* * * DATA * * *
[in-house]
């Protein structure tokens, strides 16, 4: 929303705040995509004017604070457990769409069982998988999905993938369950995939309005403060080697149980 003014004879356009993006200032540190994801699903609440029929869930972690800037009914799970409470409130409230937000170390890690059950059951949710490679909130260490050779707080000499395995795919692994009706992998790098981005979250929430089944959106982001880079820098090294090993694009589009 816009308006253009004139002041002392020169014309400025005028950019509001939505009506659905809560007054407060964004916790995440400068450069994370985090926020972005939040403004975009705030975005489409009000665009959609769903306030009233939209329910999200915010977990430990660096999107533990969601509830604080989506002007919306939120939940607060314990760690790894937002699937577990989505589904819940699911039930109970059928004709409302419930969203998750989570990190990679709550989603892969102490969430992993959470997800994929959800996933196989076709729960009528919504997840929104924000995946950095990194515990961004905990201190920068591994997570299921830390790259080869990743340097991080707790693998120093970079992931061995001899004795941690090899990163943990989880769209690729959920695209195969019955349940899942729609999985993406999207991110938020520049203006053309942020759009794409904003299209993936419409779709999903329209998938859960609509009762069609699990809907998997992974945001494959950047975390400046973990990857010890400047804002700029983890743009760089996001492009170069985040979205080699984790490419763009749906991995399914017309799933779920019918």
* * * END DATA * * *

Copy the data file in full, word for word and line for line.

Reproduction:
[in-house]
């Protein structure tokens, strides 16, 4: 929303705040995509004017604070457990769409069982998988999905993938369950995939309005403060080697149980 003014004879356009993006200032540190994801699903609440029929869930972690800037009914799970409470409130409230937000170390890690059950059951949710490679909130260490050779707080000499395995795919692994009706992998790098981005979250929430089944959106982001880079820098090294090993694009589009 816009308006253009004139002041002392020169014309400025005028950019509001939505009506659905809560007054407060964004916790995440400068450069994370985090926020972005939040403004975009705030975005489409009000665009959609769903306030009233939209329910999200915010977990430990660096999107533990969601509830604080989506002007919306939120939940607060314990760690790894937002699937577990989505589904819940699911039930109970059928004709409302419930969203998750989570990190990679709550989603892969102490969430992993959470997800994929959800996933196989076709729960009528919504997840929104924000995946950095990194515990961004905990201190920068591994997570299921830390790259080869990743340097991080707790693998120093970079992931061995001899004795941690090899990163943990989880769209690729959920695209195969019955349940899942729609999985993406999207991110938020520049203006053309942020759009794409904003299209993936419409779709999903329209998938859960609509009762069609699990809907998997992974945001494959950047975390400046973990990857010890400047804002700029983890743009760089996001492009170069985040979205080699984790490419763009749906991995399914017309799933779920019918």